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The Miracle Match
from USA
to UAE
in 5-8 days
At your doorstep by Apr 12  to Apr 15 with standard delivery


  • In the spirit of REMEMBER THE TITANS, MIRACLE, and THE ROOKIE, THE MIRACLE MATCH is the incredible story about the men behind one of the all-time greatest upsets in sports history. Two weeks before the 1950 World Cup, a ragtag group of recreational soccer players from St. Louis and New York were chosen to represent the USA in Brazil. Consumed with conflicts personal, cultural, and playing styles t.
  • Imported from USA.

The writing-directing team of Angelo Pizzo and David Anspaugh tries to do for soccer what their films Hoosiers and Rudy
did for, respectively, basketball and football. Here's another true story, a legendary upset in the early days of the
World Cup. In 1950, America hastily forms a team to play against the world. We center on a tight Italian community in
St. Louis providing the bulk of the national team. We meet GQ-ready stars led by goalie Frank Borgi (The Phantom of the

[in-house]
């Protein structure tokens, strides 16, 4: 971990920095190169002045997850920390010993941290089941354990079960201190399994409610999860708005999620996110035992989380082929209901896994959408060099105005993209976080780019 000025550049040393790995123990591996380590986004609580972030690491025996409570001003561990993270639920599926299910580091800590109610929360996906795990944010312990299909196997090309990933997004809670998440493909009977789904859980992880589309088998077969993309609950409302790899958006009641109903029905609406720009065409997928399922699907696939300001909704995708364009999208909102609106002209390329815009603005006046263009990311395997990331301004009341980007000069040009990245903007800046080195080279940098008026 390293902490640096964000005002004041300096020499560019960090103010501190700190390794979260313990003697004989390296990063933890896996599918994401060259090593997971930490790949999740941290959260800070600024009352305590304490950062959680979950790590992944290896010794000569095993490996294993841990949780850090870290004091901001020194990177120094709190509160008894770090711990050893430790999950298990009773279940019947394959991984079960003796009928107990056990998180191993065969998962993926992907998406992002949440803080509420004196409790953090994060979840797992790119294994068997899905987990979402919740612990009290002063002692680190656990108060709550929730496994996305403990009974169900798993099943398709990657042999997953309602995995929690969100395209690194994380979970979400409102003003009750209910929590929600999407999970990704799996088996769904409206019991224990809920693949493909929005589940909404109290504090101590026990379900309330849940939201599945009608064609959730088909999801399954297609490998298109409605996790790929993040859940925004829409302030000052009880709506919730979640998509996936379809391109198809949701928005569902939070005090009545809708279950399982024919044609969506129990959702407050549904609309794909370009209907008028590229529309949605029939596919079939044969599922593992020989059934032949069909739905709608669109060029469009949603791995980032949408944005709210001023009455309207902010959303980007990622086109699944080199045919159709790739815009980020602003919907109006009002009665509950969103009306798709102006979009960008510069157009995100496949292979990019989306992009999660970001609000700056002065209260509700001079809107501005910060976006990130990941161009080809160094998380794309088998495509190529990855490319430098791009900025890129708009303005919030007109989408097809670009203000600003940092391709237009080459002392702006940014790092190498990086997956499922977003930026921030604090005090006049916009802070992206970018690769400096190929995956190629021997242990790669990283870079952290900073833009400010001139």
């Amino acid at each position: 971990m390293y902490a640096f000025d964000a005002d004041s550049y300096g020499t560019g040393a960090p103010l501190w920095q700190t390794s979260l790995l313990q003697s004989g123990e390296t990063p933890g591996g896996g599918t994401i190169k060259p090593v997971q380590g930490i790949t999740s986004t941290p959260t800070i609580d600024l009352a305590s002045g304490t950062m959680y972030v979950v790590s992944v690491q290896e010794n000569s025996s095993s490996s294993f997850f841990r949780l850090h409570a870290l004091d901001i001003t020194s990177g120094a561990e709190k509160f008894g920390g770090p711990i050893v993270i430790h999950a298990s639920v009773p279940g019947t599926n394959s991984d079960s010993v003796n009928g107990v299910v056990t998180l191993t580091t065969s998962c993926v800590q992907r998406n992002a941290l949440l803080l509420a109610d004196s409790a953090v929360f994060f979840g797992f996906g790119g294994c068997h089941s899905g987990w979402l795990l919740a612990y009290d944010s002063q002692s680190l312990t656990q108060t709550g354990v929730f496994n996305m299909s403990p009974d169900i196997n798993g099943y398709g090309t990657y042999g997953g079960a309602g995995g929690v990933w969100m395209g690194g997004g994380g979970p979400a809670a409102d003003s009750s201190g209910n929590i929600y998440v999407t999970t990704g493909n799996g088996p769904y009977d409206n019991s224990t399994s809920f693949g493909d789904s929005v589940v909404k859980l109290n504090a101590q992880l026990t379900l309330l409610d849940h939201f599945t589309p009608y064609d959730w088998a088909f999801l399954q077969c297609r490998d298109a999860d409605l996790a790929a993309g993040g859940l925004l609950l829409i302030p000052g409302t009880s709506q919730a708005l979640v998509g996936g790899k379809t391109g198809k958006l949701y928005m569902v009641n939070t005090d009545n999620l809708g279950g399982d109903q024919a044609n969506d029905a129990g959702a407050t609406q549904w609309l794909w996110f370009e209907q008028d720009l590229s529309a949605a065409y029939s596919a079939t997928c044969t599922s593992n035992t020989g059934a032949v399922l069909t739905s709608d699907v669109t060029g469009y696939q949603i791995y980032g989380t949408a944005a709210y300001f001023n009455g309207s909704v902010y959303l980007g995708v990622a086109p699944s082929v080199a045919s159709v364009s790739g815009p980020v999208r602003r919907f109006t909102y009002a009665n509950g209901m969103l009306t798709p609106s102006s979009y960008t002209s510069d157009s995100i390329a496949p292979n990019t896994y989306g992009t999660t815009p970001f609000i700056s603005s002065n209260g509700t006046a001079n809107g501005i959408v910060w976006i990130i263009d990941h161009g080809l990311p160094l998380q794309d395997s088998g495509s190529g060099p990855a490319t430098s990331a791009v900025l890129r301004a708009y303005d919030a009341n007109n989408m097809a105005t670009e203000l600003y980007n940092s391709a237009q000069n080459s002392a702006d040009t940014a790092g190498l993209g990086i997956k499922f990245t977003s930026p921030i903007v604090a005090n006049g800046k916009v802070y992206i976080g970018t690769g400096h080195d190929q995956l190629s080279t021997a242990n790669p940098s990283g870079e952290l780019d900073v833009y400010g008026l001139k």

Opera's Gerald Butler, deftly handling the duties). This brotherhood of players is unfortunately strapped to play off
clichés and the movie never really engages us beyond the autumn-tinged scenery. A big part of the blame goes to the
narrator telling us what we should be feeling (perhaps because we dumb Americans don't know soccer, er, football, like
the rest of the world). No fault in the performance of the narrator/journalist (played by Patrick Stewart as the elder,
Terry Kinney as the younger) or the rest of the cast. Perhaps the game is elusive to cinematic grandeur, (how many
memorable soccer movies can you name?), but the movie is also tired and slow, something those earlier sports films were
not. There's only a brief stirring when the earnest Gino (Louis Mandylor) has a wedding-date conflict and as the most
famous English player of the day, Stanley Mortenson (Gavin Rossdale), patronizes the Americans in a public speech.
Perhaps the studio knew they had a cellar dweller; the film was barely released and retitled for home video echoing the
moniker of the 1980 U.S. Olympic hockey team. Soccer kids will enjoy the film, but others better stick to Geoffrey
Douglas's book, The Game of Their Lives, the film's original title (and mistakenly left on the end credits). --Doug